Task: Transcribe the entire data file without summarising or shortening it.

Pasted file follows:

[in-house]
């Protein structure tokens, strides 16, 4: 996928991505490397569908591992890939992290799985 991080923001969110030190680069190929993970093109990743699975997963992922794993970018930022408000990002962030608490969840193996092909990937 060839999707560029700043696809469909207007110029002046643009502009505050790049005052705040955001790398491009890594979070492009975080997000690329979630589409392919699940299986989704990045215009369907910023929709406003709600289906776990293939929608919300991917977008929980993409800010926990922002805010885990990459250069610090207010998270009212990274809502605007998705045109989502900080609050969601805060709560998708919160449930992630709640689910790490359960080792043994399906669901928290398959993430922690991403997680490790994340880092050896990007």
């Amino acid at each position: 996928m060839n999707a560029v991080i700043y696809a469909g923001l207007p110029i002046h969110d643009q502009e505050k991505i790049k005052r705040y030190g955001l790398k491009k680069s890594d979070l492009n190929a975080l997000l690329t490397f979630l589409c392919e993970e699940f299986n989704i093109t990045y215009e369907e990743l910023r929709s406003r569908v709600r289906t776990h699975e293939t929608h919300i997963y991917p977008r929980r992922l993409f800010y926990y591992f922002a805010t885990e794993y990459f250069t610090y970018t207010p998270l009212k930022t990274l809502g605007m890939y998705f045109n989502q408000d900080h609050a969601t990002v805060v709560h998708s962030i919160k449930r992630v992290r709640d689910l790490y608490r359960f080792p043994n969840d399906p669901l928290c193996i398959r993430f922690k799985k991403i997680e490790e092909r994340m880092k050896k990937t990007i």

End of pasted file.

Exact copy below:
[in-house]
């Protein structure tokens, strides 16, 4: 996928991505490397569908591992890939992290799985 991080923001969110030190680069190929993970093109990743699975997963992922794993970018930022408000990002962030608490969840193996092909990937 060839999707560029700043696809469909207007110029002046643009502009505050790049005052705040955001790398491009890594979070492009975080997000690329979630589409392919699940299986989704990045215009369907910023929709406003709600289906776990293939929608919300991917977008929980993409800010926990922002805010885990990459250069610090207010998270009212990274809502605007998705045109989502900080609050969601805060709560998708919160449930992630709640689910790490359960080792043994399906669901928290398959993430922690991403997680490790994340880092050896990007």
């Amino acid at each position: 996928m060839n999707a560029v991080i700043y696809a469909g923001l207007p110029i002046h969110d643009q502009e505050k991505i790049k005052r705040y030190g955001l790398k491009k680069s890594d979070l492009n190929a975080l997000l690329t490397f979630l589409c392919e993970e699940f299986n989704i093109t990045y215009e369907e990743l910023r929709s406003r569908v709600r289906t776990h699975e293939t929608h919300i997963y991917p977008r929980r992922l993409f800010y926990y591992f922002a805010t885990e794993y990459f250069t610090y970018t207010p998270l009212k930022t990274l809502g605007m890939y998705f045109n989502q408000d900080h609050a969601t990002v805060v709560h998708s962030i919160k449930r992630v992290r709640d689910l790490y608490r359960f080792p043994n969840d399906p669901l928290c193996i398959r993430f922690k799985k991403i997680e490790e092909r994340m880092k050896k990937t990007i």